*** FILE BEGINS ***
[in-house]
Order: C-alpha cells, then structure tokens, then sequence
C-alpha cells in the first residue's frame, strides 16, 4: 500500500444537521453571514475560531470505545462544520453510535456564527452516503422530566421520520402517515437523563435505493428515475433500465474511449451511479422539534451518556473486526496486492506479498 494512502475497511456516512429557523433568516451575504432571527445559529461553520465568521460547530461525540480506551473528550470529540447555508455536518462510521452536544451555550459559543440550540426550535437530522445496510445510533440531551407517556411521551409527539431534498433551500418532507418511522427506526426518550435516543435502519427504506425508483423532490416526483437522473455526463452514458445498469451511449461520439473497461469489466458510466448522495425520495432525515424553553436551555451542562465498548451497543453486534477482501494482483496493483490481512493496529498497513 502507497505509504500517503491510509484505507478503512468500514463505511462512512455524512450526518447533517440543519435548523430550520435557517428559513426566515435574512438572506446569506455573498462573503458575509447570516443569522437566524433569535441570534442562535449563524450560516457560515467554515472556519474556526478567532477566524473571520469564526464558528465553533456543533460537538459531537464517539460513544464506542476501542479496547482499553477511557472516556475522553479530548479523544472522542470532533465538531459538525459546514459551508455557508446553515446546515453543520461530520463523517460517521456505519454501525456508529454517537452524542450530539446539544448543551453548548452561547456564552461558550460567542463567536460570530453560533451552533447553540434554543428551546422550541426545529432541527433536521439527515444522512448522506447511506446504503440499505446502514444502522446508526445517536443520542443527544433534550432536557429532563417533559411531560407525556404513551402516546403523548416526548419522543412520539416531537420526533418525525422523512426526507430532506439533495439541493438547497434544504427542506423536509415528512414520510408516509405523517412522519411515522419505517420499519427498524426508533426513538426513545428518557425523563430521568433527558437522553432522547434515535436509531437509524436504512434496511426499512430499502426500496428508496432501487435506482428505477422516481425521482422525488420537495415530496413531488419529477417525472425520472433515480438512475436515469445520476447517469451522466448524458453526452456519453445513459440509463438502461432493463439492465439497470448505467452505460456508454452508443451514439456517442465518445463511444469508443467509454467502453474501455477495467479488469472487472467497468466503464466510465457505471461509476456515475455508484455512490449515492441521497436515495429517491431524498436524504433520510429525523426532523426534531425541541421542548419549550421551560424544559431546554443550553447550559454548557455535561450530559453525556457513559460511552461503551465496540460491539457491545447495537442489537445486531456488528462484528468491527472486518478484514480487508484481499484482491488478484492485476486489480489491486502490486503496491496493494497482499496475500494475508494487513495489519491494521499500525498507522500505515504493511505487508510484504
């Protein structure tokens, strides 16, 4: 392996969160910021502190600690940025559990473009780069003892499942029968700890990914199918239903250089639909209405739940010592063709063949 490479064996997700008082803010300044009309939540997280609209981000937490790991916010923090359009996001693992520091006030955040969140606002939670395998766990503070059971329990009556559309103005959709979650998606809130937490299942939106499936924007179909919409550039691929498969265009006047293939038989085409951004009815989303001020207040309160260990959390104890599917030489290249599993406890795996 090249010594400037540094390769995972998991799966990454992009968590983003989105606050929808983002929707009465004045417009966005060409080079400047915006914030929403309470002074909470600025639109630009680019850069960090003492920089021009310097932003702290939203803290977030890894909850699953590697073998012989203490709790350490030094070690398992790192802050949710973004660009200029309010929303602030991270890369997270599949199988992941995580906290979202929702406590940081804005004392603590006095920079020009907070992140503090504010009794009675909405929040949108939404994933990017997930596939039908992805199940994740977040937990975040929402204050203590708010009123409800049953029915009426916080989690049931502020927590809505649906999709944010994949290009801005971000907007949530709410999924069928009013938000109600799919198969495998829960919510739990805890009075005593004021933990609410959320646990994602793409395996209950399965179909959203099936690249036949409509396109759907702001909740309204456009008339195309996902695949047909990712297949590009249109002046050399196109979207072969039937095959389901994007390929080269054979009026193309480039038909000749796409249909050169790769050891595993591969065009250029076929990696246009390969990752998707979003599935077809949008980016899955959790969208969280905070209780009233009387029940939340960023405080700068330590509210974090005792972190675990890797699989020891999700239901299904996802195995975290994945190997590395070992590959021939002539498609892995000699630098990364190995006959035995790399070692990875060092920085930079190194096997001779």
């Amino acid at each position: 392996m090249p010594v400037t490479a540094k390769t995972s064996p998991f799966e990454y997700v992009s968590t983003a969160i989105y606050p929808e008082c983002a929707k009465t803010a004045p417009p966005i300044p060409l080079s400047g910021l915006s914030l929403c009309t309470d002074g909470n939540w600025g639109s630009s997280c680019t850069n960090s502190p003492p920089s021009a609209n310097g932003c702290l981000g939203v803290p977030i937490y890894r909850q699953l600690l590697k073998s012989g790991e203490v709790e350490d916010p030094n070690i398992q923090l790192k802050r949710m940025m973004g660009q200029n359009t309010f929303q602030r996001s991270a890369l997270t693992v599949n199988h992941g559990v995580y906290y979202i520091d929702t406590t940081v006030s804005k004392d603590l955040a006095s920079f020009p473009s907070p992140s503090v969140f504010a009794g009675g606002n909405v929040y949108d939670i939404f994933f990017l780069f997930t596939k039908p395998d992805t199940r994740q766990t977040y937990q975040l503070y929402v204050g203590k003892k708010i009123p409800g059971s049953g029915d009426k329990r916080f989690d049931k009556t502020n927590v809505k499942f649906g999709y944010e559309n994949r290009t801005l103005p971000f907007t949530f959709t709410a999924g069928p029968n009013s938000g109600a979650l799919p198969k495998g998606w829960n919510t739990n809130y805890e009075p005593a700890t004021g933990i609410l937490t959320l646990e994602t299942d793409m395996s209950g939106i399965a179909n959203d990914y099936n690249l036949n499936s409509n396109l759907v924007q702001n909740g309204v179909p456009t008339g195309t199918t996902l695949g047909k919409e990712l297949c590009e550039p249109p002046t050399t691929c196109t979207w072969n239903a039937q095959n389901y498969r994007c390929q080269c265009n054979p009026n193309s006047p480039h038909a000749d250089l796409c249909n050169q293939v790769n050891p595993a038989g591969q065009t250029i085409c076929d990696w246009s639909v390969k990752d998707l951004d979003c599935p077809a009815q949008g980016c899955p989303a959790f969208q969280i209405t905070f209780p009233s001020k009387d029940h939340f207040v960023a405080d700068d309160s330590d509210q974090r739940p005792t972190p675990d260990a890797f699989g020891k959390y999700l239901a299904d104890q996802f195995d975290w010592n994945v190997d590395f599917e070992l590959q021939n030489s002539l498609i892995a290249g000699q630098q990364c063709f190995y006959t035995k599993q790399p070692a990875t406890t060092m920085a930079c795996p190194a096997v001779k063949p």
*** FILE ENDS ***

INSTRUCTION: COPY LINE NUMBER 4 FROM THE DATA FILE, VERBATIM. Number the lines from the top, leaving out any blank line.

């Protein structure tokens, strides 16, 4: 392996969160910021502190600690940025559990473009780069003892499942029968700890990914199918239903250089639909209405739940010592063709063949 490479064996997700008082803010300044009309939540997280609209981000937490790991916010923090359009996001693992520091006030955040969140606002939670395998766990503070059971329990009556559309103005959709979650998606809130937490299942939106499936924007179909919409550039691929498969265009006047293939038989085409951004009815989303001020207040309160260990959390104890599917030489290249599993406890795996 090249010594400037540094390769995972998991799966990454992009968590983003989105606050929808983002929707009465004045417009966005060409080079400047915006914030929403309470002074909470600025639109630009680019850069960090003492920089021009310097932003702290939203803290977030890894909850699953590697073998012989203490709790350490030094070690398992790192802050949710973004660009200029309010929303602030991270890369997270599949199988992941995580906290979202929702406590940081804005004392603590006095920079020009907070992140503090504010009794009675909405929040949108939404994933990017997930596939039908992805199940994740977040937990975040929402204050203590708010009123409800049953029915009426916080989690049931502020927590809505649906999709944010994949290009801005971000907007949530709410999924069928009013938000109600799919198969495998829960919510739990805890009075005593004021933990609410959320646990994602793409395996209950399965179909959203099936690249036949409509396109759907702001909740309204456009008339195309996902695949047909990712297949590009249109002046050399196109979207072969039937095959389901994007390929080269054979009026193309480039038909000749796409249909050169790769050891595993591969065009250029076929990696246009390969990752998707979003599935077809949008980016899955959790969208969280905070209780009233009387029940939340960023405080700068330590509210974090005792972190675990890797699989020891999700239901299904996802195995975290994945190997590395070992590959021939002539498609892995000699630098990364190995006959035995790399070692990875060092920085930079190194096997001779």